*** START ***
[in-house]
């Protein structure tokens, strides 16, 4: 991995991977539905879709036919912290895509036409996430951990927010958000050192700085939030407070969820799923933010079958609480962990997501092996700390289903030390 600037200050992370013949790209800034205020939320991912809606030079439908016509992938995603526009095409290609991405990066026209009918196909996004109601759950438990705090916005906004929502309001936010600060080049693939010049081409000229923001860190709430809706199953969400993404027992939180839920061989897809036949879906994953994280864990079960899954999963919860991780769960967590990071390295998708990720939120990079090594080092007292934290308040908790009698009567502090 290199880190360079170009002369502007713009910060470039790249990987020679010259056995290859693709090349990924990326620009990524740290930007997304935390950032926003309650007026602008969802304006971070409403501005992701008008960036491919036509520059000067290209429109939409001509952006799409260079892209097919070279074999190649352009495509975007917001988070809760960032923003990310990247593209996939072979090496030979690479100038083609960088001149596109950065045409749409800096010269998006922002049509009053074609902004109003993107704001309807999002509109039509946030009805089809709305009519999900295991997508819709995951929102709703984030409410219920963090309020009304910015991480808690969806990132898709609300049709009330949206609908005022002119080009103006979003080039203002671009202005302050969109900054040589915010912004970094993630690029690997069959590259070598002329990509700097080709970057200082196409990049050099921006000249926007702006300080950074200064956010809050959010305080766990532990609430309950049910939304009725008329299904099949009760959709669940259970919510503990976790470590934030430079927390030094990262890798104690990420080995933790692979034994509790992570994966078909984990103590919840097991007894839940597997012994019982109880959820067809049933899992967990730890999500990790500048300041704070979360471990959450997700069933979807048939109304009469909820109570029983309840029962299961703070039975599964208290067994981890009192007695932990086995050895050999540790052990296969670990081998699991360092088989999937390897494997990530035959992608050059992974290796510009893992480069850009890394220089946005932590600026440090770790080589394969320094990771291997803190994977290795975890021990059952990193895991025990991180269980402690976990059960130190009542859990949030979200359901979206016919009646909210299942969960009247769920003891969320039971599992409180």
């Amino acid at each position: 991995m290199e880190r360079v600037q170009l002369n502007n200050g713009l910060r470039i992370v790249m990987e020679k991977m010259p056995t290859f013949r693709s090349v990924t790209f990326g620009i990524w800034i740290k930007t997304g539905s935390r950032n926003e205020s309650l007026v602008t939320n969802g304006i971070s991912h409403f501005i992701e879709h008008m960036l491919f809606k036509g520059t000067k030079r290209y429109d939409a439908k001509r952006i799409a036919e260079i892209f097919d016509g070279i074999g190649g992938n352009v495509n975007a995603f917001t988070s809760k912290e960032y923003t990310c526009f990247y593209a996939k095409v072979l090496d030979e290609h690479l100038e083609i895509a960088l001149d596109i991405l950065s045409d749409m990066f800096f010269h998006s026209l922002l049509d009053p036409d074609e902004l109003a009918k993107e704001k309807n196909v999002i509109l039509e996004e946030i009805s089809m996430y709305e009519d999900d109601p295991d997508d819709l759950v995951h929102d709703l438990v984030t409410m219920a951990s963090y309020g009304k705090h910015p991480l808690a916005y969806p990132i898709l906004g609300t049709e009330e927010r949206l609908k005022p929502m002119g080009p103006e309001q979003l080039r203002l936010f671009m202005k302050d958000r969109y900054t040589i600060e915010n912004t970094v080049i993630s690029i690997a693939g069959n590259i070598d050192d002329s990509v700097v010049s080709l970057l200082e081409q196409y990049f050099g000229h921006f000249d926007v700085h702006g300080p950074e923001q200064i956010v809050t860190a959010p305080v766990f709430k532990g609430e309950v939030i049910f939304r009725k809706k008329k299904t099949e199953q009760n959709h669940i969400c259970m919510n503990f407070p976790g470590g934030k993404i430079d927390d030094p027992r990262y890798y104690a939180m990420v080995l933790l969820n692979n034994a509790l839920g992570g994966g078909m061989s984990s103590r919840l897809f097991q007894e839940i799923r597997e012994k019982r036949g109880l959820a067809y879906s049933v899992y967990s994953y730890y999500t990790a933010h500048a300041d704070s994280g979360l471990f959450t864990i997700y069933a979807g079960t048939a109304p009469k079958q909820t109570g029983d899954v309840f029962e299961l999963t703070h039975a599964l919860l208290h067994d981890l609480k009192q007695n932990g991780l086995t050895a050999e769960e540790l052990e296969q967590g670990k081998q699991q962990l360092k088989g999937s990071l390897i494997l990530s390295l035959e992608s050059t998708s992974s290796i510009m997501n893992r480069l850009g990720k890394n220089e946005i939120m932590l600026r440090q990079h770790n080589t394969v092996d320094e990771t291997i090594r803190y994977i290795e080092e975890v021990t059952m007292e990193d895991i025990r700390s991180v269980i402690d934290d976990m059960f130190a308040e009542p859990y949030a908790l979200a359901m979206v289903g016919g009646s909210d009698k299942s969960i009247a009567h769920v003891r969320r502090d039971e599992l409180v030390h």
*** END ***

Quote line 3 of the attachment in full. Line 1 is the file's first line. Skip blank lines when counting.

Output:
């Amino acid at each position: 991995m290199e880190r360079v600037q170009l002369n502007n200050g713009l910060r470039i992370v790249m990987e020679k991977m010259p056995t290859f013949r693709s090349v990924t790209f990326g620009i990524w800034i740290k930007t997304g539905s935390r950032n926003e205020s309650l007026v602008t939320n969802g304006i971070s991912h409403f501005i992701e879709h008008m960036l491919f809606k036509g520059t000067k030079r290209y429109d939409a439908k001509r952006i799409a036919e260079i892209f097919d016509g070279i074999g190649g992938n352009v495509n975007a995603f917001t988070s809760k912290e960032y923003t990310c526009f990247y593209a996939k095409v072979l090496d030979e290609h690479l100038e083609i895509a960088l001149d596109i991405l950065s045409d749409m990066f800096f010269h998006s026209l922002l049509d009053p036409d074609e902004l109003a009918k993107e704001k309807n196909v999002i509109l039509e996004e946030i009805s089809m996430y709305e009519d999900d109601p295991d997508d819709l759950v995951h929102d709703l438990v984030t409410m219920a951990s963090y309020g009304k705090h910015p991480l808690a916005y969806p990132i898709l906004g609300t049709e009330e927010r949206l609908k005022p929502m002119g080009p103006e309001q979003l080039r203002l936010f671009m202005k302050d958000r969109y900054t040589i600060e915010n912004t970094v080049i993630s690029i690997a693939g069959n590259i070598d050192d002329s990509v700097v010049s080709l970057l200082e081409q196409y990049f050099g000229h921006f000249d926007v700085h702006g300080p950074e923001q200064i956010v809050t860190a959010p305080v766990f709430k532990g609430e309950v939030i049910f939304r009725k809706k008329k299904t099949e199953q009760n959709h669940i969400c259970m919510n503990f407070p976790g470590g934030k993404i430079d927390d030094p027992r990262y890798y104690a939180m990420v080995l933790l969820n692979n034994a509790l839920g992570g994966g078909m061989s984990s103590r919840l897809f097991q007894e839940i799923r597997e012994k019982r036949g109880l959820a067809y879906s049933v899992y967990s994953y730890y999500t990790a933010h500048a300041d704070s994280g979360l471990f959450t864990i997700y069933a979807g079960t048939a109304p009469k079958q909820t109570g029983d899954v309840f029962e299961l999963t703070h039975a599964l919860l208290h067994d981890l609480k009192q007695n932990g991780l086995t050895a050999e769960e540790l052990e296969q967590g670990k081998q699991q962990l360092k088989g999937s990071l390897i494997l990530s390295l035959e992608s050059t998708s992974s290796i510009m997501n893992r480069l850009g990720k890394n220089e946005i939120m932590l600026r440090q990079h770790n080589t394969v092996d320094e990771t291997i090594r803190y994977i290795e080092e975890v021990t059952m007292e990193d895991i025990r700390s991180v269980i402690d934290d976990m059960f130190a308040e009542p859990y949030a908790l979200a359901m979206v289903g016919g009646s909210d009698k299942s969960i009247a009567h769920v003891r969320r502090d039971e599992l409180v030390h």